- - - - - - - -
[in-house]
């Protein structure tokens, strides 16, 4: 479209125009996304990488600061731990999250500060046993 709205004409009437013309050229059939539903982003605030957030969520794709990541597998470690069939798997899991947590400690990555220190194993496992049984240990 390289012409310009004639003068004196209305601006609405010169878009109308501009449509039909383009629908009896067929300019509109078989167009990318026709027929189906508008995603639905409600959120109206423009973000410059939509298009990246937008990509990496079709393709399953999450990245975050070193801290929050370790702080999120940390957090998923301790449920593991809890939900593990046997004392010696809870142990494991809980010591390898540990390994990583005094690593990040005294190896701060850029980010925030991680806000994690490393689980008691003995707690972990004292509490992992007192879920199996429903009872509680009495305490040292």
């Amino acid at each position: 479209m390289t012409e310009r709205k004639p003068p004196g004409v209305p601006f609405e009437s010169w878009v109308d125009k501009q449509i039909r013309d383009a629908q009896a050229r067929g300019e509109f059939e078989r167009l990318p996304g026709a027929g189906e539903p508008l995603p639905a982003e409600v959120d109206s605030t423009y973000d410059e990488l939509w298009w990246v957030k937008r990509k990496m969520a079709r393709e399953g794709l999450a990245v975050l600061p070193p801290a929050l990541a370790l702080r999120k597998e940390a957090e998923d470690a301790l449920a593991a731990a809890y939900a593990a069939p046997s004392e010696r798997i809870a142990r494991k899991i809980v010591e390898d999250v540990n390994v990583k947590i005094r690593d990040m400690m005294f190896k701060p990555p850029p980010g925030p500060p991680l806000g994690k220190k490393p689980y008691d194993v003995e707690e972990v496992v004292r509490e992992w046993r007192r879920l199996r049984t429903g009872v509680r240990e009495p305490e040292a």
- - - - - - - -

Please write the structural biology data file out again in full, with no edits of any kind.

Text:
[in-house]
């Protein structure tokens, strides 16, 4: 479209125009996304990488600061731990999250500060046993 709205004409009437013309050229059939539903982003605030957030969520794709990541597998470690069939798997899991947590400690990555220190194993496992049984240990 390289012409310009004639003068004196209305601006609405010169878009109308501009449509039909383009629908009896067929300019509109078989167009990318026709027929189906508008995603639905409600959120109206423009973000410059939509298009990246937008990509990496079709393709399953999450990245975050070193801290929050370790702080999120940390957090998923301790449920593991809890939900593990046997004392010696809870142990494991809980010591390898540990390994990583005094690593990040005294190896701060850029980010925030991680806000994690490393689980008691003995707690972990004292509490992992007192879920199996429903009872509680009495305490040292």
């Amino acid at each position: 479209m390289t012409e310009r709205k004639p003068p004196g004409v209305p601006f609405e009437s010169w878009v109308d125009k501009q449509i039909r013309d383009a629908q009896a050229r067929g300019e509109f059939e078989r167009l990318p996304g026709a027929g189906e539903p508008l995603p639905a982003e409600v959120d109206s605030t423009y973000d410059e990488l939509w298009w990246v957030k937008r990509k990496m969520a079709r393709e399953g794709l999450a990245v975050l600061p070193p801290a929050l990541a370790l702080r999120k597998e940390a957090e998923d470690a301790l449920a593991a731990a809890y939900a593990a069939p046997s004392e010696r798997i809870a142990r494991k899991i809980v010591e390898d999250v540990n390994v990583k947590i005094r690593d990040m400690m005294f190896k701060p990555p850029p980010g925030p500060p991680l806000g994690k220190k490393p689980y008691d194993v003995e707690e972990v496992v004292r509490e992992w046993r007192r879920l199996r049984t429903g009872v509680r240990e009495p305490e040292a």